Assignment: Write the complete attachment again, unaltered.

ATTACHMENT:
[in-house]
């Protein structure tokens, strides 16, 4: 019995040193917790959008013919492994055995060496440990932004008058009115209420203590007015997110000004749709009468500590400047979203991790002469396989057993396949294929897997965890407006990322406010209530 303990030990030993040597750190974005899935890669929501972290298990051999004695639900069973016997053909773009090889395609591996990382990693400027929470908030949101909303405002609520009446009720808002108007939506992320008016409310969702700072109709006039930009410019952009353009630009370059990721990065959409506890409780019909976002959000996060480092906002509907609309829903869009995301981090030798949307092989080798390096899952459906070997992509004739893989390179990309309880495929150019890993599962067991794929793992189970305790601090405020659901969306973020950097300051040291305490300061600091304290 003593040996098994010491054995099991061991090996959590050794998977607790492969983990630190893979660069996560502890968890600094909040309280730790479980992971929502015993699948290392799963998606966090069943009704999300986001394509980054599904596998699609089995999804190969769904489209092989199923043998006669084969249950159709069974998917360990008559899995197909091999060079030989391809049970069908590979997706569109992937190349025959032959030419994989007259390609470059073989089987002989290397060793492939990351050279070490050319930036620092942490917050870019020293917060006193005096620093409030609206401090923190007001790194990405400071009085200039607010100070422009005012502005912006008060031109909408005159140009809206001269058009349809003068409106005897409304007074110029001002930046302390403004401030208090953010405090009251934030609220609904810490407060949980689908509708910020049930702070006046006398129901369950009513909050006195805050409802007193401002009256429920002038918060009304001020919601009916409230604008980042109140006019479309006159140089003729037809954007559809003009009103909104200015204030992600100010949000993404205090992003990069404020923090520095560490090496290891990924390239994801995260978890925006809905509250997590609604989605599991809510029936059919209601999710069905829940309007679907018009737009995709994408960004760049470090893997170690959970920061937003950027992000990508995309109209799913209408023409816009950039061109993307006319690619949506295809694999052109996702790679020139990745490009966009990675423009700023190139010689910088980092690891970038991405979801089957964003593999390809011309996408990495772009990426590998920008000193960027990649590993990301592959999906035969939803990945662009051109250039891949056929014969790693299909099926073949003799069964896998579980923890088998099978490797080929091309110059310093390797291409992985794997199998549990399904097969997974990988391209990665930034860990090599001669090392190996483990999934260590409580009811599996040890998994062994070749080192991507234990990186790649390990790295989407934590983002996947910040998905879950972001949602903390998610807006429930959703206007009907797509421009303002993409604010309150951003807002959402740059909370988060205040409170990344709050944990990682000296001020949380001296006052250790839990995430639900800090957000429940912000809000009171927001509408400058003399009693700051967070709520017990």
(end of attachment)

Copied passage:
[in-house]
């Protein structure tokens, strides 16, 4: 019995040193917790959008013919492994055995060496440990932004008058009115209420203590007015997110000004749709009468500590400047979203991790002469396989057993396949294929897997965890407006990322406010209530 303990030990030993040597750190974005899935890669929501972290298990051999004695639900069973016997053909773009090889395609591996990382990693400027929470908030949101909303405002609520009446009720808002108007939506992320008016409310969702700072109709006039930009410019952009353009630009370059990721990065959409506890409780019909976002959000996060480092906002509907609309829903869009995301981090030798949307092989080798390096899952459906070997992509004739893989390179990309309880495929150019890993599962067991794929793992189970305790601090405020659901969306973020950097300051040291305490300061600091304290 003593040996098994010491054995099991061991090996959590050794998977607790492969983990630190893979660069996560502890968890600094909040309280730790479980992971929502015993699948290392799963998606966090069943009704999300986001394509980054599904596998699609089995999804190969769904489209092989199923043998006669084969249950159709069974998917360990008559899995197909091999060079030989391809049970069908590979997706569109992937190349025959032959030419994989007259390609470059073989089987002989290397060793492939990351050279070490050319930036620092942490917050870019020293917060006193005096620093409030609206401090923190007001790194990405400071009085200039607010100070422009005012502005912006008060031109909408005159140009809206001269058009349809003068409106005897409304007074110029001002930046302390403004401030208090953010405090009251934030609220609904810490407060949980689908509708910020049930702070006046006398129901369950009513909050006195805050409802007193401002009256429920002038918060009304001020919601009916409230604008980042109140006019479309006159140089003729037809954007559809003009009103909104200015204030992600100010949000993404205090992003990069404020923090520095560490090496290891990924390239994801995260978890925006809905509250997590609604989605599991809510029936059919209601999710069905829940309007679907018009737009995709994408960004760049470090893997170690959970920061937003950027992000990508995309109209799913209408023409816009950039061109993307006319690619949506295809694999052109996702790679020139990745490009966009990675423009700023190139010689910088980092690891970038991405979801089957964003593999390809011309996408990495772009990426590998920008000193960027990649590993990301592959999906035969939803990945662009051109250039891949056929014969790693299909099926073949003799069964896998579980923890088998099978490797080929091309110059310093390797291409992985794997199998549990399904097969997974990988391209990665930034860990090599001669090392190996483990999934260590409580009811599996040890998994062994070749080192991507234990990186790649390990790295989407934590983002996947910040998905879950972001949602903390998610807006429930959703206007009907797509421009303002993409604010309150951003807002959402740059909370988060205040409170990344709050944990990682000296001020949380001296006052250790839990995430639900800090957000429940912000809000009171927001509408400058003399009693700051967070709520017990």